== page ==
Does investing abroad reduce the ecological footprints at home? Analysis of outward GFDI and M&A from developed and developing countries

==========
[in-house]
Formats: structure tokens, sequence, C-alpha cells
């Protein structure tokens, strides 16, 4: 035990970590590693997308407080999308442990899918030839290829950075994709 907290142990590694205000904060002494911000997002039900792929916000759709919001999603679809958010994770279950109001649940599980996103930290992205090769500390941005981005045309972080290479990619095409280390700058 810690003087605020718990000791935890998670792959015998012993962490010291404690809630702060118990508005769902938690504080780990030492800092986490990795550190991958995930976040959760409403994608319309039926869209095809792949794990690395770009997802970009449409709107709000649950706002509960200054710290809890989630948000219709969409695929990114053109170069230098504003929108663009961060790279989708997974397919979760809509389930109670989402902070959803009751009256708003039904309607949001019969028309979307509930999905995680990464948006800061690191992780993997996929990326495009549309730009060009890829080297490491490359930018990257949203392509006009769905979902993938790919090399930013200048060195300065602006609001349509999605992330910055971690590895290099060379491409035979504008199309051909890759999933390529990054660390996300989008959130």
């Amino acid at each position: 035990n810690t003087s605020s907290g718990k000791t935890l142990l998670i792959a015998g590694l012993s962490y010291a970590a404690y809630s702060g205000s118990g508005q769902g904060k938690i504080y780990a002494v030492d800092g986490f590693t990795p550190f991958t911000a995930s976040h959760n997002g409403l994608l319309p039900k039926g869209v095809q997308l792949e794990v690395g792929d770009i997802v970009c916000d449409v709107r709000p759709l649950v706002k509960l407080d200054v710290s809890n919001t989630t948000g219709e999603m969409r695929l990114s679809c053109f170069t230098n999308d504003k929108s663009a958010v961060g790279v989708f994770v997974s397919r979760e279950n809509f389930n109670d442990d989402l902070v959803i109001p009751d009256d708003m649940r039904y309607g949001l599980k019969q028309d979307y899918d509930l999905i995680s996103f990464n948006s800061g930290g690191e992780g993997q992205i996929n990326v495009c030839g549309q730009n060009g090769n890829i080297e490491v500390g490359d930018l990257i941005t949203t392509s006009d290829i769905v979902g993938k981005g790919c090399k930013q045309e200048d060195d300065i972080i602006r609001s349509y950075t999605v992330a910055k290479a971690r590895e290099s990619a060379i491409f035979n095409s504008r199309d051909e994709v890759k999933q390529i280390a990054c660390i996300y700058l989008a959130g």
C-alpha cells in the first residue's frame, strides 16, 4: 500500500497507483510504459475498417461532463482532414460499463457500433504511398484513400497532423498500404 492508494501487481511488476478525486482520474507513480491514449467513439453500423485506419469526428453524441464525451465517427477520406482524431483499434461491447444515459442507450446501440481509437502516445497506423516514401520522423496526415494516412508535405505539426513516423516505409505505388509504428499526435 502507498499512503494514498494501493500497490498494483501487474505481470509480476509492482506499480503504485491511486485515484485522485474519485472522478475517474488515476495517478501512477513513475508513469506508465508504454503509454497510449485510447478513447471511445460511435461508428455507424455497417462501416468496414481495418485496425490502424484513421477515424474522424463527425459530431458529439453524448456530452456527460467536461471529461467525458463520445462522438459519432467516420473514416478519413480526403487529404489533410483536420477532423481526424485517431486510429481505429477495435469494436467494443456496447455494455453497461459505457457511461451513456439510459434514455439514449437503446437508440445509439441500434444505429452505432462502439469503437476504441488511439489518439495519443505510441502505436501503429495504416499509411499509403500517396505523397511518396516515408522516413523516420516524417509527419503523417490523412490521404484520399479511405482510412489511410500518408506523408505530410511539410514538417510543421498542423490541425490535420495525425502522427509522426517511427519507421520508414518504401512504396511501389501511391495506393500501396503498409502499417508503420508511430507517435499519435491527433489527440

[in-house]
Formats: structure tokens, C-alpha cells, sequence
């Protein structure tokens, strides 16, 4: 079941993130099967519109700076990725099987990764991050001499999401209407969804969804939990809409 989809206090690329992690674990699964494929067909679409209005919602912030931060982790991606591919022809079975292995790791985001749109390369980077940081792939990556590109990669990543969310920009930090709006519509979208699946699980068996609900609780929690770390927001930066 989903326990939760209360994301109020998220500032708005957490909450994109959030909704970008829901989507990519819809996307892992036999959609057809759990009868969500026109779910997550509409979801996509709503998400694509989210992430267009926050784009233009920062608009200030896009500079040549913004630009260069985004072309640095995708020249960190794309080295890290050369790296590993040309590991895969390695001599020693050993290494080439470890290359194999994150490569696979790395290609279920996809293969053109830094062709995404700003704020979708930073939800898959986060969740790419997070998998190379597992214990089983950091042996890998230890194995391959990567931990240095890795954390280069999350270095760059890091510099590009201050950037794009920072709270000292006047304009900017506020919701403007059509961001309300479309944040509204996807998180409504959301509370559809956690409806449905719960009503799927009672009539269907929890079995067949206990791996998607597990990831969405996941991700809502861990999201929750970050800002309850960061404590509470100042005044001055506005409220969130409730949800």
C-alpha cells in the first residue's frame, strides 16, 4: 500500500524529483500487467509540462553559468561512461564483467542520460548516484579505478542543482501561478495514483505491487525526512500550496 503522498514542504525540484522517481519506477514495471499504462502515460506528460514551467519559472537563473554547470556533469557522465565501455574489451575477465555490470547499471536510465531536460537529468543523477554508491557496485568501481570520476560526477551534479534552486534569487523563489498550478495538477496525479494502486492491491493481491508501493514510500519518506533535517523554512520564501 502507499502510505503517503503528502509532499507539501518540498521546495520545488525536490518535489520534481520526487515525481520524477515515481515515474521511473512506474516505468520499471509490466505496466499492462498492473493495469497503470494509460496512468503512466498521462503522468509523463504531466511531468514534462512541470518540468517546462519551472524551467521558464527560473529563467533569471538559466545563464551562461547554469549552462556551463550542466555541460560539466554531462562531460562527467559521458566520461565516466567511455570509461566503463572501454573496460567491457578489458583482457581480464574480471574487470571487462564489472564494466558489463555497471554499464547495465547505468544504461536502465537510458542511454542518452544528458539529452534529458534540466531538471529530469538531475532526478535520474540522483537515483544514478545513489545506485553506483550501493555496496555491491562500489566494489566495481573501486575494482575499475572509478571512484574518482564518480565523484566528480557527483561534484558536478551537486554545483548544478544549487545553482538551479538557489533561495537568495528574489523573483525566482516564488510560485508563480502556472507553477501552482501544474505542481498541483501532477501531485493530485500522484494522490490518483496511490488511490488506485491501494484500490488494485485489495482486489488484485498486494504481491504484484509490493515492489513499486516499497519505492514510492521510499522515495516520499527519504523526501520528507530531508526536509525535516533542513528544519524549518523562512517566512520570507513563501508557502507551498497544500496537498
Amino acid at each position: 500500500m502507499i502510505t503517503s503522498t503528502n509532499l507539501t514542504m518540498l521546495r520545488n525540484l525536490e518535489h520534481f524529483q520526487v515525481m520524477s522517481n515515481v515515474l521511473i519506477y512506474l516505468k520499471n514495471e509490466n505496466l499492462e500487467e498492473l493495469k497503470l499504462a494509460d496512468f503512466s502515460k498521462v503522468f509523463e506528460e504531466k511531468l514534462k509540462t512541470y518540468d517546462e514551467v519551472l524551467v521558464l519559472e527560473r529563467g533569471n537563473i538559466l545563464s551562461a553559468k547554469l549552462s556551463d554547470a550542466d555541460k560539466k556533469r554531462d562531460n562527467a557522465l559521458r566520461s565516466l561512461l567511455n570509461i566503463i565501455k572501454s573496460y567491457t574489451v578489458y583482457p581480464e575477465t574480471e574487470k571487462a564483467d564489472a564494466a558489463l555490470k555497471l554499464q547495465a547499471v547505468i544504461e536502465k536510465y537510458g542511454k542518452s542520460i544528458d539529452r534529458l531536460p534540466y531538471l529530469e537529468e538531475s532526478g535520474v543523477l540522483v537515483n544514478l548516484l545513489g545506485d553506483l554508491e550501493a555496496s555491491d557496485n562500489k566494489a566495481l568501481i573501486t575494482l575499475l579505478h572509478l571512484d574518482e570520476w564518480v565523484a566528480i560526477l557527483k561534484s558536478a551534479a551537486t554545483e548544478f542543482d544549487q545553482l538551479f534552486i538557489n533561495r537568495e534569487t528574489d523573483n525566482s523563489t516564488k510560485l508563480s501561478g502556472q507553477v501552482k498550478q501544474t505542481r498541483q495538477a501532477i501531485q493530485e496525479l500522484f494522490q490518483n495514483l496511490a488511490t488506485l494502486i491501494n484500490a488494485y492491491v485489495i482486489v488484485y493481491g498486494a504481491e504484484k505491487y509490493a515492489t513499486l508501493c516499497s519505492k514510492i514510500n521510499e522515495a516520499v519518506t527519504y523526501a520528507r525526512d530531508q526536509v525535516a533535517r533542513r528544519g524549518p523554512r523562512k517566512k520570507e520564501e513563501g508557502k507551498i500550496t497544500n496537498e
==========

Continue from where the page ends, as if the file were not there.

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This is the first study to estimate the effects of outward foreign direct investment (FDI) with its two modes of exit, outward greenfield FDI flows (GFDI) and cross-border mergers and acquisitions purchases (M&A), on four ecological footprints (EFs) of source (home) countries of FDI. We examine a global sample of 111 countries with the help of a dynamic panel estimator. We find that outward GFDI reduces the Consumption EF and Production EF of home countries irrespective of their level of development, confirming the reverse FDI ecological haven hypothesis, while M&A produces mixed results in developing countries. Additionally, the effects of both outward FDI types on Imports EF and Exports EF in developed countries are mostly positive, raising questions related to the management of the international production value chains and international cooperation for global protection of ecosystems. A stable planetary ecological system is critical for continuous human development. With the growing internationalization of production, the distribution of the ecological burden across countries is of enormous importance. Our study has implications for the protection of global ecosystems’ services, calling for a multinational agreement for preserving planetary ecological stability.